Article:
By Todd Johnson
David Bote’s arrival in Chicago has been a very pleasant surprise this summer. He is flashing his bat, power, approach, glove, arm, and base running skills while endearing himself to millions of Cub fans with his play. But there is something else that is at work. Out of the Cubs everyday players, only Bryant and Russell were given everyday spots from the get go. Javy and Schwarber had to work their way in through the bench. The same was true for Willson Contreras, Albert Almora, and Ian Happ.
As a result, who might be next to get the call to help off the bench? One would think that once Bryant is healthy, that Bote would go back down to Iowa and that Bote will be available to head back to Chicago at a moment’s notice. However, there is another player down in Iowa who might be a name we could hear more of in the coming months. That is Jason Vosler.
Vosler’s biggest asset is his left-handed bat. Armed with a beautiful swing, power, and the ability to play first and third bases, Vosler is having a great two month stretch in 2018 – First at Tennessee and now at Iowa.He’s hitting .290 in July and is currently the Cubs’ MiLB RBI leader.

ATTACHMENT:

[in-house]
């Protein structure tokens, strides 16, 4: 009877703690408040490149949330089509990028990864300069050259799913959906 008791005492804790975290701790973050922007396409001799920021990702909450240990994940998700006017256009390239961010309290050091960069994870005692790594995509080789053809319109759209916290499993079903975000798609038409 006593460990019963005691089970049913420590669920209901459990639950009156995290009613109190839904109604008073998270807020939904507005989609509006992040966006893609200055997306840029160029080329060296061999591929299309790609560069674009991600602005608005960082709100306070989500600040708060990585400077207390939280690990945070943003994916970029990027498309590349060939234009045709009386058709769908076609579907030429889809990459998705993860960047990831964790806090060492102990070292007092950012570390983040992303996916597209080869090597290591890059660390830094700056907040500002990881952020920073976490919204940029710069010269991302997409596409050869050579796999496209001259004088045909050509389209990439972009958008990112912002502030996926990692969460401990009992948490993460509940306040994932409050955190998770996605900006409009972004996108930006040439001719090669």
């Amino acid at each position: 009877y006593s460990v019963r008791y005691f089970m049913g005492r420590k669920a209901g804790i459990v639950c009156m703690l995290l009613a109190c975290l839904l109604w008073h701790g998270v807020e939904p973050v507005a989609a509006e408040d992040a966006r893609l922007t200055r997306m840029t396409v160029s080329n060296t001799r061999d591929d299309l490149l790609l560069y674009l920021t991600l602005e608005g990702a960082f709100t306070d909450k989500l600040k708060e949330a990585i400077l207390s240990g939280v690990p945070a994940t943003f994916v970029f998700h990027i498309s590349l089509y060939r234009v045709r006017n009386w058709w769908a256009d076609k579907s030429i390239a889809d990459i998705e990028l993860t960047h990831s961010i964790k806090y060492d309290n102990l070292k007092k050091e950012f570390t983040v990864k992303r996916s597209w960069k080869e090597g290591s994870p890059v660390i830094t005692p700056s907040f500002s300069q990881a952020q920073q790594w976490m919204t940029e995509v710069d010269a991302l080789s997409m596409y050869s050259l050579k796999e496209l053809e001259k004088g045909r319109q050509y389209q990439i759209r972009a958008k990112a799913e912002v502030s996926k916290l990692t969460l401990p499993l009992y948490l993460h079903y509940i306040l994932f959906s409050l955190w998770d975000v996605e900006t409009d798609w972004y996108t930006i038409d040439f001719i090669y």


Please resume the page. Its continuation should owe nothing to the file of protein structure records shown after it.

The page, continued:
The Cubs drafted Vosler in the 16th round out of Northeastern in 2014. He played at Boise that first summer. While he only hit .266, his OBP of .361 was quite good. In 2015, he was at South Bend, which is where I got my first look at him. He showed a good approach, had a beautiful swing even back then. I didn’t take him to be an elite prospect at that point. In fact, when he was promoted mid-season to Myrtle Beach, I was taken aback. He had not lit the Midwest League on fire. Sure, he had 6 dingers in 38 games, but nothing earth shattering was going on in the box score. He would hit 4 more homers for the Pelicans the rest of the year. But sometimes, the stat line doesn’t tell the whole story.